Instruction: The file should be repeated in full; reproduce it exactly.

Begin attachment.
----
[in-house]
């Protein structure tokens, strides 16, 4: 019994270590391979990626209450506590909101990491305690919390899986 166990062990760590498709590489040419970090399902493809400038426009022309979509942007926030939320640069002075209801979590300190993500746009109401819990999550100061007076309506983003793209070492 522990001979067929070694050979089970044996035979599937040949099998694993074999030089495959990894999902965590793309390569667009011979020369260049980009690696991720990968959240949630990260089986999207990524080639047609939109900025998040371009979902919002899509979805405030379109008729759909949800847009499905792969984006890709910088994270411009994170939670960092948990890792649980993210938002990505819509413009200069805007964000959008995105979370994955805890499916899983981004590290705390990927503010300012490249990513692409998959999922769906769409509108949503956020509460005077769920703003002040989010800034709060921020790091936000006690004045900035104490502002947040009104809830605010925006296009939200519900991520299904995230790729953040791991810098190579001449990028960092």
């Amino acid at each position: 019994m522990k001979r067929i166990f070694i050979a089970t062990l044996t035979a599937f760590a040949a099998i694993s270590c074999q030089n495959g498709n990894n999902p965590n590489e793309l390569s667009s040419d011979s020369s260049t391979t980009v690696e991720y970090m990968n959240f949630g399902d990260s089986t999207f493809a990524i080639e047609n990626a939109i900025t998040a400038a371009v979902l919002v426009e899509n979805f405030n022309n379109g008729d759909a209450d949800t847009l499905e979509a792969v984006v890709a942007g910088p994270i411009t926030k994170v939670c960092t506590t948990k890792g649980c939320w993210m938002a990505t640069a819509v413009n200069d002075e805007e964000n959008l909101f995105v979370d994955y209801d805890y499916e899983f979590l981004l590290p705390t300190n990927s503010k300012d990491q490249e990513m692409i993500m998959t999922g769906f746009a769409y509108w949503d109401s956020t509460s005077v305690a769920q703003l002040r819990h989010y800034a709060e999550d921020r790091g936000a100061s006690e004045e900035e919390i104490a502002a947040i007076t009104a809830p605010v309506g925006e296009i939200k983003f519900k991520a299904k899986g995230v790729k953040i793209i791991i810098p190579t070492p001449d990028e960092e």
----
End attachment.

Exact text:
[in-house]
């Protein structure tokens, strides 16, 4: 019994270590391979990626209450506590909101990491305690919390899986 166990062990760590498709590489040419970090399902493809400038426009022309979509942007926030939320640069002075209801979590300190993500746009109401819990999550100061007076309506983003793209070492 522990001979067929070694050979089970044996035979599937040949099998694993074999030089495959990894999902965590793309390569667009011979020369260049980009690696991720990968959240949630990260089986999207990524080639047609939109900025998040371009979902919002899509979805405030379109008729759909949800847009499905792969984006890709910088994270411009994170939670960092948990890792649980993210938002990505819509413009200069805007964000959008995105979370994955805890499916899983981004590290705390990927503010300012490249990513692409998959999922769906769409509108949503956020509460005077769920703003002040989010800034709060921020790091936000006690004045900035104490502002947040009104809830605010925006296009939200519900991520299904995230790729953040791991810098190579001449990028960092």
């Amino acid at each position: 019994m522990k001979r067929i166990f070694i050979a089970t062990l044996t035979a599937f760590a040949a099998i694993s270590c074999q030089n495959g498709n990894n999902p965590n590489e793309l390569s667009s040419d011979s020369s260049t391979t980009v690696e991720y970090m990968n959240f949630g399902d990260s089986t999207f493809a990524i080639e047609n990626a939109i900025t998040a400038a371009v979902l919002v426009e899509n979805f405030n022309n379109g008729d759909a209450d949800t847009l499905e979509a792969v984006v890709a942007g910088p994270i411009t926030k994170v939670c960092t506590t948990k890792g649980c939320w993210m938002a990505t640069a819509v413009n200069d002075e805007e964000n959008l909101f995105v979370d994955y209801d805890y499916e899983f979590l981004l590290p705390t300190n990927s503010k300012d990491q490249e990513m692409i993500m998959t999922g769906f746009a769409y509108w949503d109401s956020t509460s005077v305690a769920q703003l002040r819990h989010y800034a709060e999550d921020r790091g936000a100061s006690e004045e900035e919390i104490a502002a947040i007076t009104a809830p605010v309506g925006e296009i939200k983003f519900k991520a299904k899986g995230v790729k953040i793209i791991i810098p190579t070492p001449d990028e960092e």